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I'm having a problem with circular imports. I have three Python test modules: robot_test.py which is my main script, then two auxiliary modules, controller_test.py and servo_test.py. The idea is that I want controller_test.py to define a class for my microcontroller and servo_test.py to define a class for my servos. I then want to instantiate these classes in robot_test.py. Here are my three test modules:

""" robot_test.py """    
from pi.nodes.actuators.servo_test import Servo
from pi.nodes.controllers.controller_test import Controller

myController = Controller()
myServo = Servo()

print myController.ID, myServo.ID


""" controller_test.py """
class Controller():
    def __init__(self, id="controller"):
        self.ID = id


""" servo_test.py """
class Servo():
    def __init__(self, id="servo"):
        self.ID = id

If I run robot_test.py, I get the expected printout:

controller servo

However, now comes the twist. In reality, the servo_test.py module depends on controller_test.py by way of robot_test.py. This is because my servo definitions require an already-instantiated controller object before they themselves can be instantiated. But I'd like to keep all the initial instantiations in robot_test.py. So I tried modifying my servo_test.py script as follows:

""" servo_test.py """
from pi.nodes.robots.robot_test import myController
class Servo():
    def __init__(self, id="servo"):
        self.ID = id        
        print myController.ID

Of course, I could sense that the circularity was going to cause problems and sure enough, when I now try to run robot_test.py I get the error:

ImportError: Cannot import name Servo

which in turn is caused by servo_test.py returning the error:

ImportError: Cannot import name myController

In C# I would define myController and myServo as static objects in robot_test.py and then I could use them in other classes. Is there anyway to do the same in Python? One workaround I have found is to pass the myController object to the Servo class as an argument, but I was hoping to avoid having to do this.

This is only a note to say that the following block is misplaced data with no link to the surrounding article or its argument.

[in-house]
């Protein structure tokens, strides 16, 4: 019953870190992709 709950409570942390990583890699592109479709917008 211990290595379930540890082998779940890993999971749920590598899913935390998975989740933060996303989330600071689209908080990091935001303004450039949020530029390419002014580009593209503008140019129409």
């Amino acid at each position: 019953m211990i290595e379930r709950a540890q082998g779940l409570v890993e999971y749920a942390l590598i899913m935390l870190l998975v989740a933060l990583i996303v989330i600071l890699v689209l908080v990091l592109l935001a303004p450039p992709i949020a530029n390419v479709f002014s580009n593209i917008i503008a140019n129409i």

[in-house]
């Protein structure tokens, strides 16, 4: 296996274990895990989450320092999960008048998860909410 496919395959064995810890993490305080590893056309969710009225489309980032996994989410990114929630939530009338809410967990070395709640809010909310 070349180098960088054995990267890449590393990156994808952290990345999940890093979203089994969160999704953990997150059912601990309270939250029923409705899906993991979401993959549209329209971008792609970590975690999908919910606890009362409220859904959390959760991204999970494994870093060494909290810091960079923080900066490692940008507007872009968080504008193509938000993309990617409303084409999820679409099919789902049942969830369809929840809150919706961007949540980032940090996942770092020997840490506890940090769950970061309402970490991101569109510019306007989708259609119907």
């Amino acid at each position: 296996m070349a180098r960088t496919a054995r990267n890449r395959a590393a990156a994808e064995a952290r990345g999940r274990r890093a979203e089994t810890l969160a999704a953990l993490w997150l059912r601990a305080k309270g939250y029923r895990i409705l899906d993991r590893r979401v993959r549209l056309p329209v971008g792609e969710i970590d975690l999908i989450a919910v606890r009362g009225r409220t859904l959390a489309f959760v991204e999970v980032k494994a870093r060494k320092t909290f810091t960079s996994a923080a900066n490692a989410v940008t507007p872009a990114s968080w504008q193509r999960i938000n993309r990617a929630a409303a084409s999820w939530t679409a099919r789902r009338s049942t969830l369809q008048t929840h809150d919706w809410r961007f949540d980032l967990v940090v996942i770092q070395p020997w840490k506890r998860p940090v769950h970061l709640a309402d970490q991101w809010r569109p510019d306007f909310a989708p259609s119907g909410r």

Thanks!

share|improve this question
    
What don't you like about passing the control object as an argument? –  MattH Jun 30 '10 at 14:18
    
I am happy to use this solution if it is the only one available, but I'm trying to expand my understanding of Python as much as possible and so would like to know if there are other ways of doing this. –  RPG Jun 30 '10 at 14:27
    
First, search SO for "circular import". stackoverflow.com/search?q=python+circular+import Second, read those questions to see which of them are the same as yours. –  S.Lott Jun 30 '10 at 15:26

3 Answers 3

One workaround I have found is to pass the myController object to the Servo class as an argument, but I was hoping to avoid having to do this.

Why ever would you want to avoid it? It's a classic case of a crucial Design Pattern (maybe the most important one that wasn't in the original Gang of Four masterpiece), Dependency Injection.

DI implementation alternatives to having the dependency in the initializer include using a setter method (which completes another crucial non-Gof4 DP, two-phase construction, started in the __init__) -- that avoids another circularity problem not related to imports, when A's instances need a B and B's instances need an A, in each case to complete what's logically the instances "initialization". But when you don't need two-phase construction, initializers are the natural place to inject dependencies.

Beyond the advantages related to breaking circularity, DI facilitates reuse (by generalization: e.g, if and when you need to have multiple controllers and servos rather than just one of each, it allows you to easily control the "pairing up" among them) and testing (it becomes easy to isolate each class for testing purposes by injecting in it a mock of the other, for example).

What's not to like?

share|improve this answer
    
+1: Bah... what he said. I'll go back to lurking. –  MattH Jun 30 '10 at 14:32
    
Thanks Alex--that's exactly the kind of education I was looking for! –  RPG Jun 30 '10 at 14:35

servo_test.py doesn't actually need myController, since the access is within a function. Import the module instead, and access myController via that module.

import pi.nodes.robots.robot_test as robot_test
class Servo():
    def __init__(self, id="servo"):
        self.ID = id        
        print robot_test.myController.ID

This will work as long as myController exists before Servo is instantiated.

share|improve this answer

Pass the instantiated controller object as an init argument to the instantiation of the Servo.

""" servo_test.py """
class Servo():
    def __init__(self,controller,id="servo"):
        self.ID = id
        self.ctrl = controller
        print self.ctrl.ID

""" robot_test.py """    
from pi.nodes.actuators.servo_test import Servo
from pi.nodes.controllers.controller_test import Controller

myController = Controller()
myServo = Servo(myController)
share|improve this answer
    
"One workaround I have found is to pass the myController object to the Servo class as an argument, but I was hoping to avoid having to do this." –  Ignacio Vazquez-Abrams Jun 30 '10 at 14:03
    
Ooh my bad, I lost interest in reading the post when I saw 'C#', didn't expect there to be anything pertinent after it. –  MattH Jun 30 '10 at 14:17

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